• Image Paths -- Optionally image paths (if using template code to place images into Structure Groups) are based on folders. If needing to change the folder-based structure or paths later, then you'll have to unpublish and republish images. And since template can also indirectly publish images, this might mean republishing much of your website.

    • Training -- Editors learn where everything is in a Tridion setup quickly and may not appreciate wide-scale changes without warning. Also, if you've developed custom training on how to make articles, the screenshots and paths will be out-of-date if you change the folders. :-)

    I talk more on the differences between organization in the build versus management phases of a Tridion project in this post.


    As Pankaj already answered, there is no default structure, so this was choosen by your implementor and they should have provided with logic on what this folder structure is meant for.

    Just looking at the names, I would expect you create global content in the Global folder,and local content in the Local folder and all Images in the Image folder.

    But then on to the interesting part, there is indeed no recommended structure since it mostly is requirement driven. However there are concepts which make sense to always incorporate. Separating Templates and Schemas from user content by means of folders is definitely suggested. If not only because rights and permissions are set on folder level, so this gives you an easy way to control that. Using a certral images folder is also something you will often find back, since Tridion tries to promote reuse of your content, most important is that you can find the existing content back in a logical structure, hence a centralized images folder (which most of the times will contain a sub folder structure of course).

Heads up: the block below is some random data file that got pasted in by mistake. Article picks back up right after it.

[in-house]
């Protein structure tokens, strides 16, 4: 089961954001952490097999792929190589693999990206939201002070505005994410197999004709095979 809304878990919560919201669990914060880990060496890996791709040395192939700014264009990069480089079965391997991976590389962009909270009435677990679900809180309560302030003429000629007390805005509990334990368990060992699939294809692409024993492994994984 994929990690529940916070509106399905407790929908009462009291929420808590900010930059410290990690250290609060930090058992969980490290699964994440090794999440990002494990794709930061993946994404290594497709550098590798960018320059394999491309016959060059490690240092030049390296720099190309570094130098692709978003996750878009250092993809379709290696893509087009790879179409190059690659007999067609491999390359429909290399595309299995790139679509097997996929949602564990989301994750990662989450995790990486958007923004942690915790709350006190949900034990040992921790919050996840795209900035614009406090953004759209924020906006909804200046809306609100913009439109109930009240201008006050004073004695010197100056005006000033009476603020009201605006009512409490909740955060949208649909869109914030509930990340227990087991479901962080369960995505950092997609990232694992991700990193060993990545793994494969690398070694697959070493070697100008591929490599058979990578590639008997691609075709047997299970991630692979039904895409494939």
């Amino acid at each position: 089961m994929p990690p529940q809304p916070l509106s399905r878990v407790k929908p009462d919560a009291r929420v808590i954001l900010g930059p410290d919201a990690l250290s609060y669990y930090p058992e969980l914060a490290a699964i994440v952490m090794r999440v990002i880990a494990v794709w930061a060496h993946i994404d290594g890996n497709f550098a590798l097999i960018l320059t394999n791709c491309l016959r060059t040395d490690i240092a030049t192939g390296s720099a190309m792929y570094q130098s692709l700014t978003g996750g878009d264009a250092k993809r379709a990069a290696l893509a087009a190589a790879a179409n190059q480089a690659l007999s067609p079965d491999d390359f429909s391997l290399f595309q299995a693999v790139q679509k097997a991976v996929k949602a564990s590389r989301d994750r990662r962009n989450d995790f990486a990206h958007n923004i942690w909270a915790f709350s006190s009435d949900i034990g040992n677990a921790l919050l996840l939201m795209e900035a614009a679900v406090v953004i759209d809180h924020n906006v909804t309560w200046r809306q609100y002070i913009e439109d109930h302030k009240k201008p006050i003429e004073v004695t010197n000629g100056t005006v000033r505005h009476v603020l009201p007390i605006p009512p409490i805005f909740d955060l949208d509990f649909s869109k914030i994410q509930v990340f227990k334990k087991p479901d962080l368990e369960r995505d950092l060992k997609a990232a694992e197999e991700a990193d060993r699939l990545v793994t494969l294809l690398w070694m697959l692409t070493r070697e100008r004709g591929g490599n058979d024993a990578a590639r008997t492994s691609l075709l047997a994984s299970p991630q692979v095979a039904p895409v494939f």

The impact of folder structure changes is hardly noticable. There could be an impact when you move sub folders to another folder, with regards to rights and permissions being derived from a parent organizational item. But for the rest when the template code refers to a certain folder by ID, the location of that folder doesn;t matter. Indeed when WebDAV URLs are used, then changing structure will have an impact, which is why certainly for folders, the usage of WebDAV URLs is not recommended.